21/06/2017 6:22 AM AEST

5 Ways The Trump Administration Has Threatened Refugee Rights

The world is facing its worst refugee crisis on record. The global population of forcibly displaced people has soared from 33.9 million to a staggering 65.6 million in just two decades, according to the United Nations Refugee Agency

But as the crisis continues to worsen ― the agency reports that 20 people flee their home every minute ― President Donald Trump has slammed the door in the face of thousands of people desperately seeking asylum, and his administration has worked tirelessly to keep it shut.

Refugee admission has long been a contentious issue for Trump. He regularly and unabashedly threatened, politicized, mocked and demonized refugees while on the campaign trail. When pressed during his second week in office to uphold an agreement to resettle some 1,250 refugees, Trump abruptly hung up on Australian Prime Minister Malcolm Turnbull after reportedly accusing him of trying to send the “next Boston bombers” to the U.S.

The president’s relentless anti-refugee rhetoric and draconian policy proposals have already led a great number of resettled asylum seekers in the U.S. to flee north to Canada, and have triggered international condemnation.

On World Refugee Day, HuffPost breaks down some of the many ways the Trump administration has threatened refugee rights, particularly with the “Protecting The Nation From Foreign Terrorist Entry Into The United States” executive order.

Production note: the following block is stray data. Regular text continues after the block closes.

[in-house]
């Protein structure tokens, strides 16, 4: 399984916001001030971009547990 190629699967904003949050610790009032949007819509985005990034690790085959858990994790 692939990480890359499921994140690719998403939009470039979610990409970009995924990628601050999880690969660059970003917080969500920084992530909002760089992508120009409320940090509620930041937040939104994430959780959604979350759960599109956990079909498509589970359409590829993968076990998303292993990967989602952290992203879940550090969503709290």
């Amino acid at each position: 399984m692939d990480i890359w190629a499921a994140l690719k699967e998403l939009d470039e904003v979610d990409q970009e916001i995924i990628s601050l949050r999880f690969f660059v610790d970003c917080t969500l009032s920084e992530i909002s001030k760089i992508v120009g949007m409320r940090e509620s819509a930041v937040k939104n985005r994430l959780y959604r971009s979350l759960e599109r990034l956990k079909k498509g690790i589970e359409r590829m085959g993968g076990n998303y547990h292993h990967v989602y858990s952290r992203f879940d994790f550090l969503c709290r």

Slashing U.S. Refugee Resettlement Quota

Barely a week after taking office, Trump signed the executive order that placed travel restrictions on residents of seven Muslim-majority nations and slashed the number of refugees who could be resettled in the U.S. from 110,000 to just 50,000 in the 2017 fiscal year.

Scores of House Democrats, meanwhile, had advocated for raising U.S. refugee admissions to 200,000 ― a number they said would more adequately respond to the magnitude of the conflict in Syria.

Humanitarian organization World Relief, which supports refugees throughout the resettlement process, was forced to lay off more than 140 staff members and close five offices in February as a direct result of the White House’s drastic quota reduction.

Refugee resettlement numbers proceeded to plummet in all but four states, according to the nonpartisan Pew Research Center. Refugee arrivals nationwide continued to decrease through the first five months of the fiscal year, Pew noted, marking the longest consecutive monthly decline on record.